The idea behind the TouchArcade Game of the Week is that every Friday afternoon we post the one game that came out this week that we think is worth giving a special nod to. Now, before anyone goes over-thinking this, it doesn’t necessarily mean our Game of the Week pick is the highest scoring game in a review, the game with the best graphics, or really any other quantifiable “best" thing. Instead, it’s more just us picking out the single game out of the week’s releases that we think is the most noteworthy, surprising, interesting, or really any other hard to describe quality that makes it worth having if you were just going to pick up one.
These picks might be controversial, and that’s OK. If you disagree with what we’ve chosen, let’s try to use the comments of these articles to have conversations about what game is your game of the week and why.
Without further ado…
Indie developer Kenny Sun is all about making super trippy and super clever games. His previous release Yankai’s Triangle ($2.99) was a colorful puzzler that was all about spinning and orienting triangles. A very similar concept is behind his latest game Yankai’s Peak ($3.99), but in a more three dimensional and less… flatter experience. It treads a bit of familiar ground but at the same time manages to feel completely different from Yankai’s Triangle, and much, much more difficult.
Describing Yankai’s Peak is tricky. I’ll give it a shot but you’re probably better off just watching the trailer. Anyway, you control a three-sided pyramid and can move by flopping onto each of the pyramid’s sides, similar to the cube’s movement in Edge ($2.99). Each puzzle board has a set path so you’re not free to just move in any direction, only to spaces that are free on the edges of your pyramid. The main goal is to move your pyramid from its starting position to an ending position, and along the way more colors of pyramids are introduced which all have their own ending positions you must move them into as well.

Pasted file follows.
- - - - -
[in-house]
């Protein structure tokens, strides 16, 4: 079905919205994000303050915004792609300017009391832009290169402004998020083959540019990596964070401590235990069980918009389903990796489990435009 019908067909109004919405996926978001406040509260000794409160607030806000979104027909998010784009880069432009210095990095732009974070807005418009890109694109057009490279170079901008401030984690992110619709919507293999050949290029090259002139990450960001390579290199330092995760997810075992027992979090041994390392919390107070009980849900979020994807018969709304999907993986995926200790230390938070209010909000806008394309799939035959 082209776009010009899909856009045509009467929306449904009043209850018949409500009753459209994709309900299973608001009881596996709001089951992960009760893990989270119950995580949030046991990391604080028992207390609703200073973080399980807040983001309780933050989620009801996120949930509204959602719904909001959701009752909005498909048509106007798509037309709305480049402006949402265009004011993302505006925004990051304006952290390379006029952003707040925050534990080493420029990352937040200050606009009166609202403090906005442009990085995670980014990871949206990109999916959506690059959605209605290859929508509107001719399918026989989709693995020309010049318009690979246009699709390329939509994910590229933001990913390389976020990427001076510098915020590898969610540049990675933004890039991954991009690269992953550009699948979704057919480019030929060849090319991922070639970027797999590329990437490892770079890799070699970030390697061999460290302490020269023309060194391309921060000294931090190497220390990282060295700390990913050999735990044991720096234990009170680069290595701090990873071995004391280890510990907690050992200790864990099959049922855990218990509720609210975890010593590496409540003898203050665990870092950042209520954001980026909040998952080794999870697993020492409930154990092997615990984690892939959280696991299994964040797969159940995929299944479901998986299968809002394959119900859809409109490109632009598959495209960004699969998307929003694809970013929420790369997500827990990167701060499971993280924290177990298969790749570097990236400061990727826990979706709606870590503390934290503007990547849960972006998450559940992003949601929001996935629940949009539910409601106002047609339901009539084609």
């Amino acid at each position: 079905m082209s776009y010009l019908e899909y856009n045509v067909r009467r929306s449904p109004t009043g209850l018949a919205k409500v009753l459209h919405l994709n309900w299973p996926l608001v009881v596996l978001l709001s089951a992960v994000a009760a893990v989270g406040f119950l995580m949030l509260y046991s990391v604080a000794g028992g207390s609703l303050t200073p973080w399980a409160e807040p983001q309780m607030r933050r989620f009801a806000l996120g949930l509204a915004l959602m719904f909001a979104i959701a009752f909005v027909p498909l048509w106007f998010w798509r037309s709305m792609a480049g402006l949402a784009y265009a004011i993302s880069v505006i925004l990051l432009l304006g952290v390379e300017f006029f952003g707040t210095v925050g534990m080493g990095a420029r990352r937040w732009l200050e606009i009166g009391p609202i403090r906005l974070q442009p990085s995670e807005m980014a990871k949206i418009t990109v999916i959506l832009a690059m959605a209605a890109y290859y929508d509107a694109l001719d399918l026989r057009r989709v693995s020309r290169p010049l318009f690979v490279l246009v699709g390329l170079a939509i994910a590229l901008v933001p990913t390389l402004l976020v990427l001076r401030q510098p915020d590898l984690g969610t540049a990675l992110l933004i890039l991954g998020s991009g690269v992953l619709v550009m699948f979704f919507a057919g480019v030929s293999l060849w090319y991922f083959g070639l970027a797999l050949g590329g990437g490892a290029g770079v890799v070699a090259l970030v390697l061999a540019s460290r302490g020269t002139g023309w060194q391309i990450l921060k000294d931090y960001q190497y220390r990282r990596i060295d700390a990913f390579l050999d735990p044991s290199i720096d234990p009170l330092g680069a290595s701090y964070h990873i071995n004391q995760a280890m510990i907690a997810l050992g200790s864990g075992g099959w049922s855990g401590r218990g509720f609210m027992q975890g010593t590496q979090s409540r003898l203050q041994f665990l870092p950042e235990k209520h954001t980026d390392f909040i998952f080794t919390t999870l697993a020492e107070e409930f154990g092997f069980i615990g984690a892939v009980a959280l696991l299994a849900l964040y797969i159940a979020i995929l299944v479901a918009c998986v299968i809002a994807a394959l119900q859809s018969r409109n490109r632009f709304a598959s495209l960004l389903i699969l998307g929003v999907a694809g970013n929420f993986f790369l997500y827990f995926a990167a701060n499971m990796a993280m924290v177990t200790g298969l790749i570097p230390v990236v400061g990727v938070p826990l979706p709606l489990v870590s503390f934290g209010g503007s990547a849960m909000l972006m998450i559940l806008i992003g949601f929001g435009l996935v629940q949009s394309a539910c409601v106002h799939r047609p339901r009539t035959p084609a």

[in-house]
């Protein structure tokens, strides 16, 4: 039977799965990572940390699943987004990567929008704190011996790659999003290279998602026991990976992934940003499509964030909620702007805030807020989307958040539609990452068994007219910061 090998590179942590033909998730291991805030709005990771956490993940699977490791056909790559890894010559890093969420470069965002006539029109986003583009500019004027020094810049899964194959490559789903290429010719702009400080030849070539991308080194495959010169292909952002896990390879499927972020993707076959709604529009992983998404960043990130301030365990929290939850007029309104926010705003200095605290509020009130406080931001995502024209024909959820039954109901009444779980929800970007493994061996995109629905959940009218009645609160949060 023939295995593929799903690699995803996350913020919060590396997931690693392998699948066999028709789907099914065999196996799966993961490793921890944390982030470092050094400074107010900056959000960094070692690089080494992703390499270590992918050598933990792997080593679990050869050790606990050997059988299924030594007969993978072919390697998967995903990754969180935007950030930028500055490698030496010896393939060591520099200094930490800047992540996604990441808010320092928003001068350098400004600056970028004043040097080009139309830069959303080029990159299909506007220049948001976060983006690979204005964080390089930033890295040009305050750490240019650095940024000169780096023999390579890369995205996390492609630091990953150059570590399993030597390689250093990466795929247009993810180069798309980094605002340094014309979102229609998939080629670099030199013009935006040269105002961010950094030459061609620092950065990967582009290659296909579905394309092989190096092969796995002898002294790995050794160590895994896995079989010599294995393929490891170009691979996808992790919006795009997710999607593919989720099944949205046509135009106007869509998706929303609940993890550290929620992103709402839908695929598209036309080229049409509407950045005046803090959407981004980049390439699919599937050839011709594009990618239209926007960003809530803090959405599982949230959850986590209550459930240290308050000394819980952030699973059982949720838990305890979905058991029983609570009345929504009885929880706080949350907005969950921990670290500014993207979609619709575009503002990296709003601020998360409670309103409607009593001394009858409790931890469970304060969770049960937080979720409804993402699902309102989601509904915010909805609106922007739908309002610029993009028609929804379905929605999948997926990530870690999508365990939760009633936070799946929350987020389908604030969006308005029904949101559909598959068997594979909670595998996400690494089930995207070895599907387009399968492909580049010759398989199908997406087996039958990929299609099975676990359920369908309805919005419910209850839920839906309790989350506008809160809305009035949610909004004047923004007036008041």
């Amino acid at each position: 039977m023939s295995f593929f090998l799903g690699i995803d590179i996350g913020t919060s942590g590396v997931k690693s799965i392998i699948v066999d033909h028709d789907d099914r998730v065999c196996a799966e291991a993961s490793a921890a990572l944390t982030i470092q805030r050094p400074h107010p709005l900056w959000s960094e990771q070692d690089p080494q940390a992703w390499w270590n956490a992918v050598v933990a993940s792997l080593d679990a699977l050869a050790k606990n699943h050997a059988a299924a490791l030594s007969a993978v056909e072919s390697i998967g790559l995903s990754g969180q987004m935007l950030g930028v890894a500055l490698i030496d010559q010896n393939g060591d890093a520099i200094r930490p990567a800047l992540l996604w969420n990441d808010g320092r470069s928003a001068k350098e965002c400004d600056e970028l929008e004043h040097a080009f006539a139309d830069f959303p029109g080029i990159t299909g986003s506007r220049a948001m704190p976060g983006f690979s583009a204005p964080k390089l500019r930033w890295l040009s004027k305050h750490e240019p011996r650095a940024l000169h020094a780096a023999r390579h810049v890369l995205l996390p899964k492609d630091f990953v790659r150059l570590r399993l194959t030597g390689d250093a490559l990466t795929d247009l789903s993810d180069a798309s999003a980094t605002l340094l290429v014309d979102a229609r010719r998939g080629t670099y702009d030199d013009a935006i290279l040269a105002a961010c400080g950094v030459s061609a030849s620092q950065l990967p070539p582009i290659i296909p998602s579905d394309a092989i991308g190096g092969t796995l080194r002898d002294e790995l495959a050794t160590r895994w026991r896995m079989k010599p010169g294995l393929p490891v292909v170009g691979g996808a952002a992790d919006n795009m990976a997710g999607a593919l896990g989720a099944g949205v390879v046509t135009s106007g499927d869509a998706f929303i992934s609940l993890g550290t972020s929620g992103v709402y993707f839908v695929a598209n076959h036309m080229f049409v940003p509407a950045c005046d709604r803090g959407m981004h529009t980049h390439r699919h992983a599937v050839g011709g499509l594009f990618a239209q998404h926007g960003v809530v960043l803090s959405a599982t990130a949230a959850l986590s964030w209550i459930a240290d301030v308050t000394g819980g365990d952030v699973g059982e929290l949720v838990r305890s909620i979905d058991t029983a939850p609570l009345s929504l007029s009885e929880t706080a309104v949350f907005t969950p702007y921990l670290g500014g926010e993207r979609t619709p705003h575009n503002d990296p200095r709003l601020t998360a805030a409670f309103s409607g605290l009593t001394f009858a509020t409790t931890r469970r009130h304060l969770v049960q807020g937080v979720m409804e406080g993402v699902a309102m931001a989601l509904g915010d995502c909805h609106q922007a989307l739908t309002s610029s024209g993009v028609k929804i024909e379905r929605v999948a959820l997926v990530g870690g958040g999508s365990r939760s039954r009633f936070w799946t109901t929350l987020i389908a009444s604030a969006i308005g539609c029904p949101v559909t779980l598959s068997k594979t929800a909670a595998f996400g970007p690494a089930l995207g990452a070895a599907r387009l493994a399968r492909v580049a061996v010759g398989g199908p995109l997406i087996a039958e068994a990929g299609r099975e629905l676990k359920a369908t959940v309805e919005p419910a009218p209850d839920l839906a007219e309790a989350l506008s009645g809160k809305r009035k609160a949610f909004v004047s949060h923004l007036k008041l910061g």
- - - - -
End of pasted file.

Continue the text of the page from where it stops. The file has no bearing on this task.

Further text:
Since you can only move your own pyramid, you have a special trick at your disposal in order to move the other pyramids. On any of the three points of your base you can tap to set an anchor that you can pivot your pyramid on, as opposed to the normal flopping down onto its side. This allows you to swing and move the pyramids that are next to you. One of the trickiest aspects of Yankai’s Peak is figuring out all the ways you can use this to your advantage, and there’s already been several puzzles where I swore they were impossible before going back and realizing I just needed to think from the pivoting angle more.
As I mentioned, this game is hard. Probably too hard for some people. But the solution is always there, and it sometimes just takes enough poking and prodding until you come across it. There’s no timer or anything so you can take all the time you need, and there’s an undo button and no penalty for using it. You also have a choice as to which level you play from each world’s map, so if you get stumped on one puzzle you can back out and try some others for a while before coming back to attack it again after a break.
I enjoyed Yankai’s Triangle when it came out but it didn’t really grab me, and it was a bit too scattered to hold my interest. Then something Shaun said about it struck me, and after approaching it from that perspective it’s become one of my favorite go-to games. I can’t find when or where he said it so I’ll heavily paraphrase, but he likened Yankai’s Triangle to more of a toy than a game, something you pull out and play around with for a few minutes at a time and slowly chip away at.
I feel very similarly towards Yankai’s Peak, and I know that even when I get stuck on a puzzle, I’ll enjoy pulling the game out and poking and prodding away until I eventually hit a solution. It’s very satisfying in that way, and I think both games complement each other beautifully. If you’re open to some extreme challenge and some abstract designs, and that hefty dose of Kenny Sun weirdness, I heartily recomment checking out Yankai’s Peak.